Investigation launched into racist slogans in İstanbul’s Khojaly rally
Turkish government has said necessary legal proceedings have been launched to probe racist slogans and banners in historic İstanbul rally on Sunday marking the 20th anniversary of Khojaly massacre.
Tens of thousands of Turks and Azerbaijanis took to the streets in İstanbul on Sunday to stage what they called “an unprecedented massive rally” to mark the 20th anniversary of one of the most tragic massacres in modern history.
A small group of protesters were holding banners and chanting racist slogans against Armenians during the rally, which organizers said cast a shadow over the peaceful nature of the march. The slogans caused huge outrage among Turkish public.
A statement released by the Turkish Interior Ministry on Wednesday said it is impossible to justify “some slogans and banners,” during the rally, referring to humiliating banners against Armenians. The statement said necessary legal proceedings were launched to find out these people and groups, adding that İstanbul Governors’ Office continue works to identify these people and their residence address.
The statement noted that the Khojaly rallies across the country are being organized by civil society organizations and that no any political party supported or contributed in organization of these demonstrations.
Turkish Interior Minister İdris Naim Şahin made an impassioned speech at the rally, which organizers said was attended by an estimated 100,000.
Azerbaijani authorities say 613 Azerbaijanis were brutally killed and hundreds are still missing when Armenian troops rushed into the village of Khojaly on Feb. 26, 1992. The attack appalled Azerbaijanis and became a symbol of Armenian aggression against Azerbaijan.
The statement said the shared aim of demonstrators in Khojaly rallies was to condemn the brutal killings of 613 innocent Azerbaijani civilians by Armenian army 20 years ago. The statement also strongly condemned misrepresentation of Şahin’s remarks at the rally. It said the minister’s statements were taken out of the context and misquoted.
"Murderers, cowards spilled the blood of 613 people, including innocent women and children," Şahin said in an address to the protesters in İstanbul. "This bloodshed will not remain unpunished."
The statement confirmed Şahin’s remarks, in which he said perpetrators of Khojaly massacre must be punished but it said the minister stressed that this punishment will come in the form of justice and through legal ways.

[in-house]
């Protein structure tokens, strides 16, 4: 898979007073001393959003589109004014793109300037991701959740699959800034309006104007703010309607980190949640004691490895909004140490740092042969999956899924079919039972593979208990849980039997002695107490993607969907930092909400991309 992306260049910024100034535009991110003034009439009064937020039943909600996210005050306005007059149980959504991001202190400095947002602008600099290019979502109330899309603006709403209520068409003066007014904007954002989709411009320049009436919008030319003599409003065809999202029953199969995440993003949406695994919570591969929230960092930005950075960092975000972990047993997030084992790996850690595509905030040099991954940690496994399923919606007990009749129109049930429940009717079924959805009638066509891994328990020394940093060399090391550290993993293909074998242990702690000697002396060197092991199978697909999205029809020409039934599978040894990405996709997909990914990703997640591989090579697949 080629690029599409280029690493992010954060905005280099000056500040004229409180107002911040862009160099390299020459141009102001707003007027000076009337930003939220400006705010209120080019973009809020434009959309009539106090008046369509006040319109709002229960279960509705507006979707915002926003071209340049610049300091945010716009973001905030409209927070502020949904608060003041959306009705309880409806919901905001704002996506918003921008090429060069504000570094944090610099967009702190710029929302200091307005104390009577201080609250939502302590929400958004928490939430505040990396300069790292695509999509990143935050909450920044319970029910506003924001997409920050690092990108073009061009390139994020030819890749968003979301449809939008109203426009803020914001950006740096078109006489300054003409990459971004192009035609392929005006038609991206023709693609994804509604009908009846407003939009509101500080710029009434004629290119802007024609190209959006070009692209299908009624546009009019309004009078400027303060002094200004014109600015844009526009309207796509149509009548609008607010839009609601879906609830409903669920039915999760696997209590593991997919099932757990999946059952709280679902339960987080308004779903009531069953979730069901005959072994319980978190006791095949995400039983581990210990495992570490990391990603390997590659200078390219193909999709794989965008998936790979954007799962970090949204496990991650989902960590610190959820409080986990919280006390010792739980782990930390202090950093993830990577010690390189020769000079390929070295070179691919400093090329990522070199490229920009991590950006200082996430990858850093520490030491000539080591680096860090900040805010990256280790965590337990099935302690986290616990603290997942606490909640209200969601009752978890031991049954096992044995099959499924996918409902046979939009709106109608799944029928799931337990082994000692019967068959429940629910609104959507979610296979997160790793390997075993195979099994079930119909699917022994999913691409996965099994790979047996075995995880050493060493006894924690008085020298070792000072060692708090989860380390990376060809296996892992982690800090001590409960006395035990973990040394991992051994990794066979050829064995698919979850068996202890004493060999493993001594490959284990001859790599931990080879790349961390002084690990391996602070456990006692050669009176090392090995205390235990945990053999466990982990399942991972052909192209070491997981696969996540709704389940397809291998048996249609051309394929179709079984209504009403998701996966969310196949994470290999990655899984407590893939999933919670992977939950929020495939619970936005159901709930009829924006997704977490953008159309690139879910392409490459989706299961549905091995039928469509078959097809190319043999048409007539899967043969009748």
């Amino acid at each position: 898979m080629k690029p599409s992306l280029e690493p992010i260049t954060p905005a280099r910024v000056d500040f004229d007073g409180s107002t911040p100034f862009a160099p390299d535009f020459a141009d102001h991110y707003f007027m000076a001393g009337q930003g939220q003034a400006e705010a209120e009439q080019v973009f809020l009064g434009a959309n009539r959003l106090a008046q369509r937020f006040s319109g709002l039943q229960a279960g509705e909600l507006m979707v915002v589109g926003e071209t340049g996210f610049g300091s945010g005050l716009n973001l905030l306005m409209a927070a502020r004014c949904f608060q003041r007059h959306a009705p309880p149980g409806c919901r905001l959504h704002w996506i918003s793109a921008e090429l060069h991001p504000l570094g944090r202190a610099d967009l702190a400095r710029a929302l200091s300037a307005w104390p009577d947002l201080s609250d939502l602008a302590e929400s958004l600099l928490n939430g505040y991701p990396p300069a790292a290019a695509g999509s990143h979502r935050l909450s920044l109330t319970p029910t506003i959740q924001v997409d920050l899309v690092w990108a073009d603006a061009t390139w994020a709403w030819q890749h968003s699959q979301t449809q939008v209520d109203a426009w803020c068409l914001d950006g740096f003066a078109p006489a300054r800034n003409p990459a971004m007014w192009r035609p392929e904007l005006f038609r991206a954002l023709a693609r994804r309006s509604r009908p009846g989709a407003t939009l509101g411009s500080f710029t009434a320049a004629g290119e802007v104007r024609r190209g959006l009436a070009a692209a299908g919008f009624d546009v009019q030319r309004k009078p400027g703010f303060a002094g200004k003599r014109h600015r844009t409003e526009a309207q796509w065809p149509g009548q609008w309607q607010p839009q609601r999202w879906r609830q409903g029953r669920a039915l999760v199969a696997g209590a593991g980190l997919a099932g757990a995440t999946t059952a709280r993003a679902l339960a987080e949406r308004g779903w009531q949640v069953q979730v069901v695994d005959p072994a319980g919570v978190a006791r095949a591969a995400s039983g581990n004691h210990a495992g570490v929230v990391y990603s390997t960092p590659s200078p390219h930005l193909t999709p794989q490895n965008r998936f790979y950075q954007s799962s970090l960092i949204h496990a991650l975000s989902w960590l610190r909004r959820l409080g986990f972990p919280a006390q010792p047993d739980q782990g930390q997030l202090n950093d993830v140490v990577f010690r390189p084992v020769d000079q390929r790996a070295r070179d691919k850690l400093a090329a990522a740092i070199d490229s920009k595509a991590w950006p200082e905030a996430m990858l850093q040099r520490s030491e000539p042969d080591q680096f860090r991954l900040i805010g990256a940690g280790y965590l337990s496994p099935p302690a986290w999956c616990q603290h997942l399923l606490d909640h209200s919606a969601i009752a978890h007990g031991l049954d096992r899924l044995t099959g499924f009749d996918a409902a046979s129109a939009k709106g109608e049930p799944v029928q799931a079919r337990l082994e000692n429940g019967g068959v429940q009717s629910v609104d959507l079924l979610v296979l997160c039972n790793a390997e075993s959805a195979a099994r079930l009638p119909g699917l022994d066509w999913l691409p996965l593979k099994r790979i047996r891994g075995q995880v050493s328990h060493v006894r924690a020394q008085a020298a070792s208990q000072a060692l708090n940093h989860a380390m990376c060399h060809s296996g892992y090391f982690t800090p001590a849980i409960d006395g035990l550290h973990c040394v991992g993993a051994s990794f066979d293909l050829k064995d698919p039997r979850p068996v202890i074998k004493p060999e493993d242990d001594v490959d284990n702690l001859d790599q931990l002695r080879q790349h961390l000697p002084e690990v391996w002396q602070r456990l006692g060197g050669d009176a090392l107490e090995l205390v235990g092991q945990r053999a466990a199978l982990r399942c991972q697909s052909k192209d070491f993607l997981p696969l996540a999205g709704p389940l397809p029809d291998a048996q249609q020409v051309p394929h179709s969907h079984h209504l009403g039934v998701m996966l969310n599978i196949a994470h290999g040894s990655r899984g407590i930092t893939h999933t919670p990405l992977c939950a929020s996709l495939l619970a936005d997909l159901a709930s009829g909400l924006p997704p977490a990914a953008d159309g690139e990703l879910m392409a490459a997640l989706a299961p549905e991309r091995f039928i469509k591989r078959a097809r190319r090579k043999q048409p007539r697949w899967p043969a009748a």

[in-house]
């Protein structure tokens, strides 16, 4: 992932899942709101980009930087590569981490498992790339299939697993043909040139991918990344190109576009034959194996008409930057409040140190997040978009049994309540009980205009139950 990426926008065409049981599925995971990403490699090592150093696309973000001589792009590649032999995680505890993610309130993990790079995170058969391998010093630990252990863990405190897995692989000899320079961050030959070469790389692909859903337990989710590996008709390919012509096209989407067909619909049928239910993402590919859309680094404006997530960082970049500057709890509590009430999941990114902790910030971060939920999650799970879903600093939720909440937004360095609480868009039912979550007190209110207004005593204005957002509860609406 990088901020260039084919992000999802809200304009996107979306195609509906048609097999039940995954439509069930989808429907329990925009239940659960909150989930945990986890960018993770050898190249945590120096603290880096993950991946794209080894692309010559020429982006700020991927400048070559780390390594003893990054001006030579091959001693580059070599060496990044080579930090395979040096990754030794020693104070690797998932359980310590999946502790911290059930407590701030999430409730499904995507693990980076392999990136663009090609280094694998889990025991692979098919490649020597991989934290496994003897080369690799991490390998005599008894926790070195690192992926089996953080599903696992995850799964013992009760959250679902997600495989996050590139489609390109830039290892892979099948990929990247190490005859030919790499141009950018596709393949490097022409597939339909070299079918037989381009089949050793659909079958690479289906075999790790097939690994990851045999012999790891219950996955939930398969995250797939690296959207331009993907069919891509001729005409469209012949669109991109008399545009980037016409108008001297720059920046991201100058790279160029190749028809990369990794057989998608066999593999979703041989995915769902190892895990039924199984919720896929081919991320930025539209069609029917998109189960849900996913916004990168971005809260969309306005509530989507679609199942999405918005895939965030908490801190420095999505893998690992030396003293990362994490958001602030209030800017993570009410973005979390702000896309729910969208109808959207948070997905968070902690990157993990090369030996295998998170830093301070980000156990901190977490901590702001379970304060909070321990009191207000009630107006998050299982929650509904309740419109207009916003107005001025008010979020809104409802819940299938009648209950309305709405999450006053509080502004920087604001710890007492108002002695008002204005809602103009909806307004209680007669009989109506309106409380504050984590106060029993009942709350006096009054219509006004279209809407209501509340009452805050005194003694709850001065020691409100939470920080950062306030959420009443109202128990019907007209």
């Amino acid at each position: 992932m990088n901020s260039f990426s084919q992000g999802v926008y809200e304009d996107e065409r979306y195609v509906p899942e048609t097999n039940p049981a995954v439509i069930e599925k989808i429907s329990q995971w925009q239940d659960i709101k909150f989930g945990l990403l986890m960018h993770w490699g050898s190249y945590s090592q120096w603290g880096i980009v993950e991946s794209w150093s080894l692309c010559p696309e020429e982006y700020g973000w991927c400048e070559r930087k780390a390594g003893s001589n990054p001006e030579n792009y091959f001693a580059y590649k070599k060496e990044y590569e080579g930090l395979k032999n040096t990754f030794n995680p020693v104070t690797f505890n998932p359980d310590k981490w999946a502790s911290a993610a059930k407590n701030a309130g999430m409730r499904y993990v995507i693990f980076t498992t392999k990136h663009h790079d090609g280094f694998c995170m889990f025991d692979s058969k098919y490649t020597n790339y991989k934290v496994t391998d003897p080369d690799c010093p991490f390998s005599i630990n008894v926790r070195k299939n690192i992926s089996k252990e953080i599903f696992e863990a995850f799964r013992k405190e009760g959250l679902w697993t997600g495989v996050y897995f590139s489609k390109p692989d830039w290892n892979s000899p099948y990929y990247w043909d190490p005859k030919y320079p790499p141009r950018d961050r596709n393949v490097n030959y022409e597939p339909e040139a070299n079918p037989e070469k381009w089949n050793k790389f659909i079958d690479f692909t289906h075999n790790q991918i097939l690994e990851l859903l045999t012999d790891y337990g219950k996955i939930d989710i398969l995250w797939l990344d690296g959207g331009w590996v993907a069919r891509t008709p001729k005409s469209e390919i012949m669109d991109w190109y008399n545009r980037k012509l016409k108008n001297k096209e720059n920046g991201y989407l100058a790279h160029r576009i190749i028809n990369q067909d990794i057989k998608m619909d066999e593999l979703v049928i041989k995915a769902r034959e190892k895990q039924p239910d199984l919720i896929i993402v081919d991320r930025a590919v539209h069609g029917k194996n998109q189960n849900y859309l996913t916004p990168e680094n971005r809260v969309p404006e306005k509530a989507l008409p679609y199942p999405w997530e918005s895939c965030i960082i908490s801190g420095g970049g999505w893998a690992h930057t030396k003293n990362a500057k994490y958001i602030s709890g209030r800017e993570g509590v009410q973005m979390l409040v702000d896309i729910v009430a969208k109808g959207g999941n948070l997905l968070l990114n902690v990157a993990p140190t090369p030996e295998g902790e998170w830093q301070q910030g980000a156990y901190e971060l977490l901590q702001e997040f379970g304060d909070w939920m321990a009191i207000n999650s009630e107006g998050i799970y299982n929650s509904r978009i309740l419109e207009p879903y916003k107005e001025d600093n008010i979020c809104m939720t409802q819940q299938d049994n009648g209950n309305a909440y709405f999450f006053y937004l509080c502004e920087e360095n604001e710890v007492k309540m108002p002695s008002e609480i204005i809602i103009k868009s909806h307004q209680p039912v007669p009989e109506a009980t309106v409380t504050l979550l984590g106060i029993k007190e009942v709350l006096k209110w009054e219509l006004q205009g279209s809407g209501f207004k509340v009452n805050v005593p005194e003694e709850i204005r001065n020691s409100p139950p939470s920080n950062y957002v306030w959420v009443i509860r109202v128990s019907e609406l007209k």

The statement said Turkish Interior Ministry will continue supporting rights, law and peace and will stand against hate speech and discrimination.
One of the organizers of the rally told Today’s Zaman that the primary aim of the march was to remember the victims of the Khojaly massacre and the demonstrators demanded the punishment of those who were responsible in this brutal incident that claimed the lives of hundreds of Azerbaijanis.
He added that organizers were planning to hold a peaceful rally that would underline universal values but there were some racist slogans and banners that aimed at individuals and hence casting a shadow over the goal of the rally.
The organizer, however, stressed that “those who were blaming us for similar incidents although we were totally against these slogans and don’t share their views, don’t say a single word about Armenia’s leadership who was responsible for the Khojaly massacre but trying to make an impression in an ill-intentioned fashion that the rally was directed at Turkey’s Armenian community, something that is not true.”
Private Cihan news agency reported on Wednesday that a Turkish nationalist group, Genç Atsızlar (Young Followers of Atsız), named after ultranationalist Turkish writer Nihal Atsız, was responsible for the provocative anti-Armenian placards and slogans punctuating Sunday's mass commemoration of the Khojaly massacre.
The group, which organized their gathering on the social-networking platform Facebook, had planned to wage attacks on a number of institutions, including the office of the Agos newspaper and the French Consulate General, but were intercepted by police who had received a tip-off as to the group's plans before they could carry out the attacks.
Approximately 30 members of the group travelled to İstanbul from Bursa and Ankara on Sunday where tens of thousands of Turks and Azerbaijanis were out in force to mark the Khojaly massacre. The group’s intention was not, however, to commemorate the victims of the massacre but to provoke anti-Armenian sentiments at the rally by distributing placards bearing inflammatory messages and chanting racist slogans such as “Murderer Armenians” and “You are all Armenian, you are all bastards.”
Having received a tip-off as to the group’s plans, the police intervened and arrested 41 protestors, five of whom were female, before any physical attacks took place. The police are now in the process of investigating how the group is financed, what organizations it is affiliated with and who is involved in its organization. The Genç Atsızlar stronghold is thought to be in Bursa.
The Human Rights Association (İHD) released a statement on Tuesday condemning the sentiments expressed by the group at the rally and requesting that an investigation be conducted into the group’s activities.